When wild animals face a change in their environment, they have three options: adapt, migrate, or die. When those animals happen to be three top-tier predators attempting to occupy the same habitat, things can get dicey.
Red and gray foxes have been living alongside one another in what today is the Buckeye State for hundreds of years. Issues started, however, during the last half-century, when eastern coyotes arrived and quickly filled all 88 counties.
According to Katie Dennison, furbearer biologist for the Ohio Division of Wildlife, an annual survey indicates “a long-term declining trend in red fox and gray fox sightings since the survey began in 1990, which is indicative of a decline in both fox populations in Ohio. However, the trend does appear to have leveled off during the past five to seven years.” Dennison adds that the survey relies on deer-bowhunter observations, so “is biased toward describing fox population trends in rural areas.”
The severe drop in fox numbers is no doubt due, at least in part, to competition by coyotes. As a result, are foxes — especially red foxes — now denning closer to human habitation to avoid coyotes, which are more sensitive to human activity?
The evidence, thus far, is mainly anecdotal, but Dennison knows of at least one recent scientific study in the Buckeye State, conducted on Cleveland Metroparks properties, that has looked at the possibility. “There has been some research in Ohio that has looked into habitat partitioning between red fox and coyote, and it does indeed find support for red fox possibly finding ‘refuge’ from coyotes by using more highly developed areas.”
I have had red foxes denning near my rural home in north-central Ohio for the past several years and know other people who have, as well. My fox family maintains multiple den sites within sight of my house — three that I know of — which my wife and I keep tabs on with binoculars and a trail camera.
The dens are spaced about 200 yards apart and are a similar distance from the house. The mother fox, known as a vixen, occasionally moves her young from den to den, which is not unusual for red foxes. Her mate, known as the dog fox, helps by bringing food to the den for the female and kits.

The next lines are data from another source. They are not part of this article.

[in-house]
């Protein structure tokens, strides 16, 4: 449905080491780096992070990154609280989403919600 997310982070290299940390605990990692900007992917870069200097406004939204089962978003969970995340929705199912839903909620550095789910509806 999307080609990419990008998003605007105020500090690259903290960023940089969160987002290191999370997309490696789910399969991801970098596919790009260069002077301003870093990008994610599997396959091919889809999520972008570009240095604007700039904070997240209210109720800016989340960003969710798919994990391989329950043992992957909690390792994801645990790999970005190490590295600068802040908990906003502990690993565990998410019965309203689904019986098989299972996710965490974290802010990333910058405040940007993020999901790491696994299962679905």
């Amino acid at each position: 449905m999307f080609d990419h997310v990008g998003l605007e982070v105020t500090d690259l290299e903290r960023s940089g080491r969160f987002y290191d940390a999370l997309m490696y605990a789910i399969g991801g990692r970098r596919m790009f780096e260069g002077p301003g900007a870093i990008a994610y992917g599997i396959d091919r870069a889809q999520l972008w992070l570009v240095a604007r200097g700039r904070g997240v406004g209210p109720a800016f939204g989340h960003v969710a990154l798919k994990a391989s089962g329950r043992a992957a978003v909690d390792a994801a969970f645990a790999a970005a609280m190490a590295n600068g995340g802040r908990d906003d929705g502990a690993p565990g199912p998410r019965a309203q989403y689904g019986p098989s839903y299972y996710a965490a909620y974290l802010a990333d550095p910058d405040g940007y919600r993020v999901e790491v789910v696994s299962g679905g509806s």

As they grow, the young foxes are a hoot to watch. Doing what puppies everywhere do, they spend their days chasing, pouncing, and wrestling with one another — developing muscles and hunting skills they’ll need when they eventually leave the den to strike out on their own. By the way, if you’ve never heard a fox bark, it’s worth doing an online search to hear. A loud, otherworldly sound, it literally makes the hair on the back of your neck stand up, especially when emanating from dark woods at night. It’s as if space aliens, Bigfoot, or both have finally found you and are closing in.
Before the arrival of coyotes in Ohio, how did red and gray foxes coexist in the same areas? Behaviorally, gray foxes are more catlike — they can even climb trees for a few feet — whereas red foxes are more doglike. As a result, the two fox species can occupy the same general habitat but primarily use different parts of it, known as niches.
For instance, gray foxes prefer mainly dense, brushy areas, while red foxes prefer more open, developed country. Coyotes, on the other hand, will use either habitat — and that, as they say, is the rub. Being nearly twice the size and weight of both fox species, coyotes have essentially become the “big bullies” in the neighborhood, and they are not looking to leave town anytime soon.
While nature may seem serene to us as humans, it is anything but — and constantly changing. In reality, life in the wild is a daily struggle for animals to defend territory, find food, and raise young. In short: adapt, migrate, or die.